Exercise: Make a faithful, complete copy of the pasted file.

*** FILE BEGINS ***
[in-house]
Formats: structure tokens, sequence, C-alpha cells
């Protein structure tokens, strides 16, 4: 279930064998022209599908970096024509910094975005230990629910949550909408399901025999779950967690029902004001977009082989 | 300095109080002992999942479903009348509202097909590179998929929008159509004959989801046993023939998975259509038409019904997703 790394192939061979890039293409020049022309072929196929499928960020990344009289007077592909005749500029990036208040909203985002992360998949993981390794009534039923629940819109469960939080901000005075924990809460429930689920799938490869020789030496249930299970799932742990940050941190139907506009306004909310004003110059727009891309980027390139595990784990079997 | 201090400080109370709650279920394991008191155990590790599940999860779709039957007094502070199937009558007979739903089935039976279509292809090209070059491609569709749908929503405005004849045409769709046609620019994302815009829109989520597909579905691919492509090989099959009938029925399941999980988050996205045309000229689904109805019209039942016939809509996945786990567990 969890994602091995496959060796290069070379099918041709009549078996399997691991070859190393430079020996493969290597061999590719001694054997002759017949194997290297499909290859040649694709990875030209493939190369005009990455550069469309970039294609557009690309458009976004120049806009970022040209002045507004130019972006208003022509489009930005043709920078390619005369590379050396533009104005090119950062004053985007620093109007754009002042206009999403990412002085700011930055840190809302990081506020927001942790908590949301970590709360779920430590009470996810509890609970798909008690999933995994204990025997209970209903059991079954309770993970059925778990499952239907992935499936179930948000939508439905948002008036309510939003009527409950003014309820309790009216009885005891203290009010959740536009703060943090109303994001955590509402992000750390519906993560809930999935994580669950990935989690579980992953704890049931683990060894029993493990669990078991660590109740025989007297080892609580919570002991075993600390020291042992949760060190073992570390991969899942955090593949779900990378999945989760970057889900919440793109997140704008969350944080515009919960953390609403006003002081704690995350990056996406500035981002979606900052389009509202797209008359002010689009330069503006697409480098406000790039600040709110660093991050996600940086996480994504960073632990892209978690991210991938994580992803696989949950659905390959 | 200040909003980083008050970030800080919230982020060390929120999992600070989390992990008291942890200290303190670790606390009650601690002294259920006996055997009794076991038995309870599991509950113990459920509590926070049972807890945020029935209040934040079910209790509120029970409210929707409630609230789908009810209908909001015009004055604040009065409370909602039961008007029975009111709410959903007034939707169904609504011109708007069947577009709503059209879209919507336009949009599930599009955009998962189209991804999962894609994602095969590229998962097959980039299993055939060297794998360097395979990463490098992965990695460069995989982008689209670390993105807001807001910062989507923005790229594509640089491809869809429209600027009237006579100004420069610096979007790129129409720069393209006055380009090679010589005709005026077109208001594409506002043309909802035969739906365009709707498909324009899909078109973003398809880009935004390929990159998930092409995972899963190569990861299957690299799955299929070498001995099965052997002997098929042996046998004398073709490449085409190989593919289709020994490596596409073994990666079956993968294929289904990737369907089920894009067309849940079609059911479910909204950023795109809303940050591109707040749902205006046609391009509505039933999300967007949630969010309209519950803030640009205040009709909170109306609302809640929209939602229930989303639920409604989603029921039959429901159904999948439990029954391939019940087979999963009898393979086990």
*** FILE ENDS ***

[in-house]
Formats: structure tokens, sequence, C-alpha cells
């Protein structure tokens, strides 16, 4: 279930064998022209599908970096024509910094975005230990629910949550909408399901025999779950967690029902004001977009082989 | 300095109080002992999942479903009348509202097909590179998929929008159509004959989801046993023939998975259509038409019904997703 790394192939061979890039293409020049022309072929196929499928960020990344009289007077592909005749500029990036208040909203985002992360998949993981390794009534039923629940819109469960939080901000005075924990809460429930689920799938490869020789030496249930299970799932742990940050941190139907506009306004909310004003110059727009891309980027390139595990784990079997 | 201090400080109370709650279920394991008191155990590790599940999860779709039957007094502070199937009558007979739903089935039976279509292809090209070059491609569709749908929503405005004849045409769709046609620019994302815009829109989520597909579905691919492509090989099959009938029925399941999980988050996205045309000229689904109805019209039942016939809509996945786990567990 969890994602091995496959060796290069070379099918041709009549078996399997691991070859190393430079020996493969290597061999590719001694054997002759017949194997290297499909290859040649694709990875030209493939190369005009990455550069469309970039294609557009690309458009976004120049806009970022040209002045507004130019972006208003022509489009930005043709920078390619005369590379050396533009104005090119950062004053985007620093109007754009002042206009999403990412002085700011930055840190809302990081506020927001942790908590949301970590709360779920430590009470996810509890609970798909008690999933995994204990025997209970209903059991079954309770993970059925778990499952239907992935499936179930948000939508439905948002008036309510939003009527409950003014309820309790009216009885005891203290009010959740536009703060943090109303994001955590509402992000750390519906993560809930999935994580669950990935989690579980992953704890049931683990060894029993493990669990078991660590109740025989007297080892609580919570002991075993600390020291042992949760060190073992570390991969899942955090593949779900990378999945989760970057889900919440793109997140704008969350944080515009919960953390609403006003002081704690995350990056996406500035981002979606900052389009509202797209008359002010689009330069503006697409480098406000790039600040709110660093991050996600940086996480994504960073632990892209978690991210991938994580992803696989949950659905390959 | 200040909003980083008050970030800080919230982020060390929120999992600070989390992990008291942890200290303190670790606390009650601690002294259920006996055997009794076991038995309870599991509950113990459920509590926070049972807890945020029935209040934040079910209790509120029970409210929707409630609230789908009810209908909001015009004055604040009065409370909602039961008007029975009111709410959903007034939707169904609504011109708007069947577009709503059209879209919507336009949009599930599009955009998962189209991804999962894609994602095969590229998962097959980039299993055939060297794998360097395979990463490098992965990695460069995989982008689209670390993105807001807001910062989507923005790229594509640089491809869809429209600027009237006579100004420069610096979007790129129409720069393209006055380009090679010589005709005026077109208001594409506002043309909802035969739906365009709707498909324009899909078109973003398809880009935004390929990159998930092409995972899963190569990861299957690299799955299929070498001995099965052997002997098929042996046998004398073709490449085409190989593919289709020994490596596409073994990666079956993968294929289904990737369907089920894009067309849940079609059911479910909204950023795109809303940050591109707040749902205006046609391009509505039933999300967007949630969010309209519950803030640009205040009709909170109306609302809640929209939602229930989303639920409604989603029921039959429901159904999948439990029954391939019940087979999963009898393979086990």